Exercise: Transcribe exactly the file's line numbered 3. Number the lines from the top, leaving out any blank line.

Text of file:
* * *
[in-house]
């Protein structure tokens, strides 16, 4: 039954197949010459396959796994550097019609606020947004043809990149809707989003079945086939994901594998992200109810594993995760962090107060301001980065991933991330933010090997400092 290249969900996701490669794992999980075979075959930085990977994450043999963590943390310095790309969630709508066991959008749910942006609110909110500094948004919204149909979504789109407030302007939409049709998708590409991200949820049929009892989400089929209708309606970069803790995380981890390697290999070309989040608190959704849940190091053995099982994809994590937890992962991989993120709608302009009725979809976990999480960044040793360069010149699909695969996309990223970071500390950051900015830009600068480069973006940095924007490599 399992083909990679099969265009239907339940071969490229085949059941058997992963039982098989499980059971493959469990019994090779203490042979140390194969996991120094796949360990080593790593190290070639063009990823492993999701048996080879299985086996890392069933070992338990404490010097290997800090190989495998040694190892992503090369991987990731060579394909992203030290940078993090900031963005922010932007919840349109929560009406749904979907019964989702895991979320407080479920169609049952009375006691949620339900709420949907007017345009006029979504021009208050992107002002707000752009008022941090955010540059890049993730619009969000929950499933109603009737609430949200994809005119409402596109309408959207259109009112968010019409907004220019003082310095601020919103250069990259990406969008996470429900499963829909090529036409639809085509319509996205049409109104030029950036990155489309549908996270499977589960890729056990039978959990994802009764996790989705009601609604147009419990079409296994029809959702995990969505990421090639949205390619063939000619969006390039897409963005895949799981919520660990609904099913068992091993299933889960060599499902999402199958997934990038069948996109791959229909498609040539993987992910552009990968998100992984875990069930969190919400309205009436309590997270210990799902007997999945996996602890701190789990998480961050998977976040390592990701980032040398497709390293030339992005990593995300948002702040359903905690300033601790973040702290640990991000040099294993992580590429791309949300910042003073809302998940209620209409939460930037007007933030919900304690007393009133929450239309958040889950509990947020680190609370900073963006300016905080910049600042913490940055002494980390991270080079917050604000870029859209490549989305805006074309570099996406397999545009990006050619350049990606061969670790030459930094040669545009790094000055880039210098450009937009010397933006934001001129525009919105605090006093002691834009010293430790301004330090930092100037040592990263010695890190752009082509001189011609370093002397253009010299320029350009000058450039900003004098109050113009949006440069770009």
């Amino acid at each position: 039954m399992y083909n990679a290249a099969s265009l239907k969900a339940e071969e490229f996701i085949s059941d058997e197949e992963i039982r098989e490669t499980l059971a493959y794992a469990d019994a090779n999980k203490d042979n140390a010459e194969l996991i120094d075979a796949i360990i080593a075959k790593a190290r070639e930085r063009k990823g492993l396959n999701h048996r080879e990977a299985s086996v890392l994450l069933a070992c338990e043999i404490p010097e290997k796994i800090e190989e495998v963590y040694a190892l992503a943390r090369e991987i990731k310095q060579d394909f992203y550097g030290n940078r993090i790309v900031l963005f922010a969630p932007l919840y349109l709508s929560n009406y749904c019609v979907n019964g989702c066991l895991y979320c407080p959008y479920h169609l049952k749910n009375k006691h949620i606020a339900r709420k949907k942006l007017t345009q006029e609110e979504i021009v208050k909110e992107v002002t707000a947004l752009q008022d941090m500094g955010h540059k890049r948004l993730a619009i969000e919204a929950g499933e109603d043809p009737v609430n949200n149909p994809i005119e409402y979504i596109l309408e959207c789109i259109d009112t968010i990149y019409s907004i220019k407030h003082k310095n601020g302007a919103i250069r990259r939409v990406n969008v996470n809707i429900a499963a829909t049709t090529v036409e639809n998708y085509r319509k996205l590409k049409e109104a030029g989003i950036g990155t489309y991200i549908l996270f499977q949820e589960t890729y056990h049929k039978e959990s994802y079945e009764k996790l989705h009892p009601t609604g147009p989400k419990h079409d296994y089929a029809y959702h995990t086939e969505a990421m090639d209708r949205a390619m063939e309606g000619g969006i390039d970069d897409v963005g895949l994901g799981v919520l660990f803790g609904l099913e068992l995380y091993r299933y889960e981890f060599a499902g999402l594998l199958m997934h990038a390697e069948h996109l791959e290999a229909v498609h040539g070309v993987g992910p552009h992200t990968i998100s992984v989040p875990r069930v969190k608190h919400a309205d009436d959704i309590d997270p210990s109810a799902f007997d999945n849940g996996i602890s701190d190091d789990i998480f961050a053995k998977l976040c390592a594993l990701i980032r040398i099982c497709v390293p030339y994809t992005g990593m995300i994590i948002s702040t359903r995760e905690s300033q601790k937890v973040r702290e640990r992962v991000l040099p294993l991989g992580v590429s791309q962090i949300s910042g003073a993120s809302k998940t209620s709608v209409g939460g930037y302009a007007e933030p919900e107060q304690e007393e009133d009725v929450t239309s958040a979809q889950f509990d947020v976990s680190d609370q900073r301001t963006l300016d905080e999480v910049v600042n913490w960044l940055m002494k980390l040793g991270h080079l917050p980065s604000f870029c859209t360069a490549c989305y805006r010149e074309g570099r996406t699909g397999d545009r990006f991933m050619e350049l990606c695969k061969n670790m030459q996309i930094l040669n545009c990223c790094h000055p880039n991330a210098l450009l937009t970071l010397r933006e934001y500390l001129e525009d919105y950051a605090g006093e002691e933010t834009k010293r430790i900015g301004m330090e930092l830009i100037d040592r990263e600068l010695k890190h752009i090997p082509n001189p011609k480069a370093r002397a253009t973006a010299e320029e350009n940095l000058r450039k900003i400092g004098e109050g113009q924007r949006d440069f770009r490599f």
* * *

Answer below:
């Amino acid at each position: 039954m399992y083909n990679a290249a099969s265009l239907k969900a339940e071969e490229f996701i085949s059941d058997e197949e992963i039982r098989e490669t499980l059971a493959y794992a469990d019994a090779n999980k203490d042979n140390a010459e194969l996991i120094d075979a796949i360990i080593a075959k790593a190290r070639e930085r063009k990823g492993l396959n999701h048996r080879e990977a299985s086996v890392l994450l069933a070992c338990e043999i404490p010097e290997k796994i800090e190989e495998v963590y040694a190892l992503a943390r090369e991987i990731k310095q060579d394909f992203y550097g030290n940078r993090i790309v900031l963005f922010a969630p932007l919840y349109l709508s929560n009406y749904c019609v979907n019964g989702c066991l895991y979320c407080p959008y479920h169609l049952k749910n009375k006691h949620i606020a339900r709420k949907k942006l007017t345009q006029e609110e979504i021009v208050k909110e992107v002002t707000a947004l752009q008022d941090m500094g955010h540059k890049r948004l993730a619009i969000e919204a929950g499933e109603d043809p009737v609430n949200n149909p994809i005119e409402y979504i596109l309408e959207c789109i259109d009112t968010i990149y019409s907004i220019k407030h003082k310095n601020g302007a919103i250069r990259r939409v990406n969008v996470n809707i429900a499963a829909t049709t090529v036409e639809n998708y085509r319509k996205l590409k049409e109104a030029g989003i950036g990155t489309y991200i549908l996270f499977q949820e589960t890729y056990h049929k039978e959990s994802y079945e009764k996790l989705h009892p009601t609604g147009p989400k419990h079409d296994y089929a029809y959702h995990t086939e969505a990421m090639d209708r949205a390619m063939e309606g000619g969006i390039d970069d897409v963005g895949l994901g799981v919520l660990f803790g609904l099913e068992l995380y091993r299933y889960e981890f060599a499902g999402l594998l199958m997934h990038a390697e069948h996109l791959e290999a229909v498609h040539g070309v993987g992910p552009h992200t990968i998100s992984v989040p875990r069930v969190k608190h919400a309205d009436d959704i309590d997270p210990s109810a799902f007997d999945n849940g996996i602890s701190d190091d789990i998480f961050a053995k998977l976040c390592a594993l990701i980032r040398i099982c497709v390293p030339y994809t992005g990593m995300i994590i948002s702040t359903r995760e905690s300033q601790k937890v973040r702290e640990r992962v991000l040099p294993l991989g992580v590429s791309q962090i949300s910042g003073a993120s809302k998940t209620s709608v209409g939460g930037y302009a007007e933030p919900e107060q304690e007393e009133d009725v929450t239309s958040a979809q889950f509990d947020v976990s680190d609370q900073r301001t963006l300016d905080e999480v910049v600042n913490w960044l940055m002494k980390l040793g991270h080079l917050p980065s604000f870029c859209t360069a490549c989305y805006r010149e074309g570099r996406t699909g397999d545009r990006f991933m050619e350049l990606c695969k061969n670790m030459q996309i930094l040669n545009c990223c790094h000055p880039n991330a210098l450009l937009t970071l010397r933006e934001y500390l001129e525009d919105y950051a605090g006093e002691e933010t834009k010293r430790i900015g301004m330090e930092l830009i100037d040592r990263e600068l010695k890190h752009i090997p082509n001189p011609k480069a370093r002397a253009t973006a010299e320029e350009n940095l000058r450039k900003i400092g004098e109050g113009q924007r949006d440069f770009r490599f």